Ricky Gervais Takes on Christianity

If you saw Ricky Gervais’s delightful romantic comedy “Ghost Town” last year and were looking forward to his new comedy, “The Invention of Lying,” be warned. The movie is a full-on attack on religion in general and Christianity in particular. It might be the most blatantly, one-sidedly atheist movie ever released by a major studio, in this case Warner Bros.

Gervais delights in what a faith-based society would call blasphemy, setting up an imaginary world in which no one ever lies. Except his character, who spreads what Gervais obviously sees as the biggest lie of all: Belief in God.

Gervais’s character is the first man ever to think of lying. In order to comfort the dying, he randomly hits on the idea of telling them that they will go to a better place and enjoy an afterlife. Citizens who automatically believe what they’re told (since no one, even advertisers, has ever told an untruth) start to spread the word, and soon Gervais is doing a gruesomely unfunny parody of Moses and the Ten Commandments. Except his rules are ten lies written on pizza boxes.

Gervais sighs and winces as he spins his absurd made-up stories to the ignorant peoples of the world: There is a “Man in the Sky,” he says, who is looking down at all of us and is responsible for everything that happens. Yes, he explains to one woman, he gave your mom cancer — but he’s also responsible for curing her. The people aren’t happy that “The Man in the Sky” is behind all human suffering. “F— The Man in the Sky!” cries one citizen, and the crowd begins to get angry. A magazine cover exclaims, “Man in the Sky Kills 40,000 in Tsunami!”

But Gervais’s character insists that whatever damage the Man in the Sky causes, he eventually makes up for it all in the end by providing a beautiful mansion for everyone after they die, at least for those who don’t commit three or more immoral acts, and by making it so that everyone can reunite with their loved ones in the next life. Later in the movie, Gervais will be outfitted like Jesus. The movie doesn’t have a joke to offer at this point; it just thinks it’s funny to show Gervais in long hair and a bedsheet. At the end, in a church, a minister is seen wearing a cross, so apparently somehow the Gervais character also came up with the Crucifixion story.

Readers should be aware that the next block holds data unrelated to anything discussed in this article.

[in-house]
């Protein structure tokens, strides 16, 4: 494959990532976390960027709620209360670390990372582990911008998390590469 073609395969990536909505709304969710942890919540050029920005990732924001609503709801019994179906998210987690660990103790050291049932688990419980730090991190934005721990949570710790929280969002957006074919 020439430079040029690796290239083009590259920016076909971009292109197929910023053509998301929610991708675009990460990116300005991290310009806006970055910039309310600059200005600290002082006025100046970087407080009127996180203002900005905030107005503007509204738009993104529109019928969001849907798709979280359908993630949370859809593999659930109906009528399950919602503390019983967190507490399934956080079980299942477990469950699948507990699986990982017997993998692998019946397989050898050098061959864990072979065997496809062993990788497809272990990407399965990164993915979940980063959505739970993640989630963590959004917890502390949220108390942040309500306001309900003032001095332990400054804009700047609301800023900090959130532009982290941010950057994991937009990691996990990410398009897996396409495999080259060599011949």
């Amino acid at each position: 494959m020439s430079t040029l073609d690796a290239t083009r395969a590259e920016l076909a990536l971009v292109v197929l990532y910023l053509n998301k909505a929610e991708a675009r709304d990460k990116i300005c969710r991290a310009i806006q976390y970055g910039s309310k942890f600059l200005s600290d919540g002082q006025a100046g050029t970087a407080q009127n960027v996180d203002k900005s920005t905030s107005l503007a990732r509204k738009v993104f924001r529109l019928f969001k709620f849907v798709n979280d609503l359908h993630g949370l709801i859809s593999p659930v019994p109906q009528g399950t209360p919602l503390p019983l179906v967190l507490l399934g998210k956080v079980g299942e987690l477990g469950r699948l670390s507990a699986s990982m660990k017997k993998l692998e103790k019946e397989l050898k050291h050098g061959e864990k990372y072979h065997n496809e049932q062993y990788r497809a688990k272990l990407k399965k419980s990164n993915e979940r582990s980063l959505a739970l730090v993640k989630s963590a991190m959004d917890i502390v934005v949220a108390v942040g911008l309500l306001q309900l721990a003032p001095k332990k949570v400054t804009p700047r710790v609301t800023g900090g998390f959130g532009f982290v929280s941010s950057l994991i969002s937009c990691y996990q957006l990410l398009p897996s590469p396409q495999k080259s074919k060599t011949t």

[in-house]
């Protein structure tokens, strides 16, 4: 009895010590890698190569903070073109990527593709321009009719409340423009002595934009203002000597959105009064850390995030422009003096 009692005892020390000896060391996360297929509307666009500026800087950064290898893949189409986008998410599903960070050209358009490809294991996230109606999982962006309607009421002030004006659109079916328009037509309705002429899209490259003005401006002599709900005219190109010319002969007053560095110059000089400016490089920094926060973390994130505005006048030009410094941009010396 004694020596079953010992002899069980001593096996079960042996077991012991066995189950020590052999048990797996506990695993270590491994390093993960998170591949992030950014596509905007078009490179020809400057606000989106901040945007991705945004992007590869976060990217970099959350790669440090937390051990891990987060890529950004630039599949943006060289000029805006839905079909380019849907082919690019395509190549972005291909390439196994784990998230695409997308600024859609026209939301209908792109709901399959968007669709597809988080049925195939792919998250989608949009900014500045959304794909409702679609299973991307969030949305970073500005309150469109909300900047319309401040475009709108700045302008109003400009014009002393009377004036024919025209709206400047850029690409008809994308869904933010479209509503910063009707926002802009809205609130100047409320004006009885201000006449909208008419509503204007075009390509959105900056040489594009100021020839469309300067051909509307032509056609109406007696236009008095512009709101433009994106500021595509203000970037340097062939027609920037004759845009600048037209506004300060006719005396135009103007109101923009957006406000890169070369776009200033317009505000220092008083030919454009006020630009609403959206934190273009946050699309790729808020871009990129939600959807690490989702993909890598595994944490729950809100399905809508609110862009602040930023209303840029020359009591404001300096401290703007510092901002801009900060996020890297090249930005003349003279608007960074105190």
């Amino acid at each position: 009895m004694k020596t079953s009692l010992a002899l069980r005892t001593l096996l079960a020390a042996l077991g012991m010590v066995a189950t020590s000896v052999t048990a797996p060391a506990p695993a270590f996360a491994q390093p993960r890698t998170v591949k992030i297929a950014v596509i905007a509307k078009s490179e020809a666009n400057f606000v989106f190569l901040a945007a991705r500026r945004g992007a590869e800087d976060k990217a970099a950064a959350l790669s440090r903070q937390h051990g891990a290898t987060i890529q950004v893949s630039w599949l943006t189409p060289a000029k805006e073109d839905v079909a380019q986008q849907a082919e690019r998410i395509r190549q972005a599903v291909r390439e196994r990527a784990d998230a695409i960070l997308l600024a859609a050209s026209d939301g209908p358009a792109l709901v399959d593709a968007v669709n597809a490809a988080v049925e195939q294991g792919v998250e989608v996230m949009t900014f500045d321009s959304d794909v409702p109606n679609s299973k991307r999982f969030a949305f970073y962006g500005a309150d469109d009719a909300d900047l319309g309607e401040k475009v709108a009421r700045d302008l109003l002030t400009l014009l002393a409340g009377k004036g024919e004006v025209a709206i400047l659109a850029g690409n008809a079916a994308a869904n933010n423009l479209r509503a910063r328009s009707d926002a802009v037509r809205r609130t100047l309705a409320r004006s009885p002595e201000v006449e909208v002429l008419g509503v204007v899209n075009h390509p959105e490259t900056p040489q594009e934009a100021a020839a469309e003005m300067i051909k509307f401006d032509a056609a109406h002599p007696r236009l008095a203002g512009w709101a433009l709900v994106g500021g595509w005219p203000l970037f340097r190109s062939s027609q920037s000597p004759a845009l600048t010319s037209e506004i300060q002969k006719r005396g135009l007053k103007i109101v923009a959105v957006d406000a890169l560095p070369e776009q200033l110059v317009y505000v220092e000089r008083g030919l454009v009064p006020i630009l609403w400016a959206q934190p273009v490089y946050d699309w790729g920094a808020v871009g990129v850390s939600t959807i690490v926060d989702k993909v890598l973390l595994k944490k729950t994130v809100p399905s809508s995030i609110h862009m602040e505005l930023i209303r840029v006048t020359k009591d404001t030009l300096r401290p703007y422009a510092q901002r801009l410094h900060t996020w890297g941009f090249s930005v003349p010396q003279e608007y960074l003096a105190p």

Gervais is an atheist, which is fine, but his mean-spiritedness (even before the atheism theme enters the movie, it’s sour and misanthropic) and the film’s reduction of all religion to an episode of crowd hysteria are not going to be warmly received. Except maybe by critics.



Ricky is a very funny man and he is not alone at the practice of making fun of religion esp Christianity.Many of todays actors are making fun of religion because its an easy target esp Christianity. Curb Your Enthusiasm makes fun of Catholicism all the time.Gervais is at the top of the list however his films are seen by so few people I dont think you have much to worry about.


Even the USCCB movie reviewers rate it “O” for morally offensive. That’s pretty damning considering it’s PG-13 rating.

My mom and sister were planning to see this movie this afternoon. I just called them after seeing the USCCB rating and told them they may want to think twice. I think “Cloudy with a Chance of Meatballs” is a better alternative. :slight_smile:

That review is a little inaccurate. SPOILERS, obviously.

In order to comfort the dying, he randomly hits on the idea of telling them that they will go to a better place and enjoy an afterlife.*